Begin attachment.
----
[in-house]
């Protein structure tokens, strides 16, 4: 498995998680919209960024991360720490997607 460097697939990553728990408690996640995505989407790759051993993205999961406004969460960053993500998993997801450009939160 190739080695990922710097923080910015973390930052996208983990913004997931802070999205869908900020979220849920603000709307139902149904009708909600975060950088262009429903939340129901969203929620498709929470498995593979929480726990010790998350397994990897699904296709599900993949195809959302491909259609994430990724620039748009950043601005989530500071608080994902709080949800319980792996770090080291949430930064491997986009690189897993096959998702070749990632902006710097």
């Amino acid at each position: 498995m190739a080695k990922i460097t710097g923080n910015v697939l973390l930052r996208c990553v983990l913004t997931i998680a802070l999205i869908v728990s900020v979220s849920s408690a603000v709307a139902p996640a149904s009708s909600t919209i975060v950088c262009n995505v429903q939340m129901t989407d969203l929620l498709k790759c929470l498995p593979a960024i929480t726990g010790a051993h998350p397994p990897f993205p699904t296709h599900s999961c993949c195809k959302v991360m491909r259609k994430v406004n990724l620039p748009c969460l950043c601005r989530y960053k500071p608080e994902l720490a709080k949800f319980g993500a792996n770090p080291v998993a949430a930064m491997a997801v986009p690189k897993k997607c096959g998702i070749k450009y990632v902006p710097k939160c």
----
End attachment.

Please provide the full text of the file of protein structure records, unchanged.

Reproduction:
[in-house]
């Protein structure tokens, strides 16, 4: 498995998680919209960024991360720490997607 460097697939990553728990408690996640995505989407790759051993993205999961406004969460960053993500998993997801450009939160 190739080695990922710097923080910015973390930052996208983990913004997931802070999205869908900020979220849920603000709307139902149904009708909600975060950088262009429903939340129901969203929620498709929470498995593979929480726990010790998350397994990897699904296709599900993949195809959302491909259609994430990724620039748009950043601005989530500071608080994902709080949800319980792996770090080291949430930064491997986009690189897993096959998702070749990632902006710097």
């Amino acid at each position: 498995m190739a080695k990922i460097t710097g923080n910015v697939l973390l930052r996208c990553v983990l913004t997931i998680a802070l999205i869908v728990s900020v979220s849920s408690a603000v709307a139902p996640a149904s009708s909600t919209i975060v950088c262009n995505v429903q939340m129901t989407d969203l929620l498709k790759c929470l498995p593979a960024i929480t726990g010790a051993h998350p397994p990897f993205p699904t296709h599900s999961c993949c195809k959302v991360m491909r259609k994430v406004n990724l620039p748009c969460l950043c601005r989530y960053k500071p608080e994902l720490a709080k949800f319980g993500a792996n770090p080291v998993a949430a930064m491997a997801v986009p690189k897993k997607c096959g998702i070749k450009y990632v902006p710097k939160c």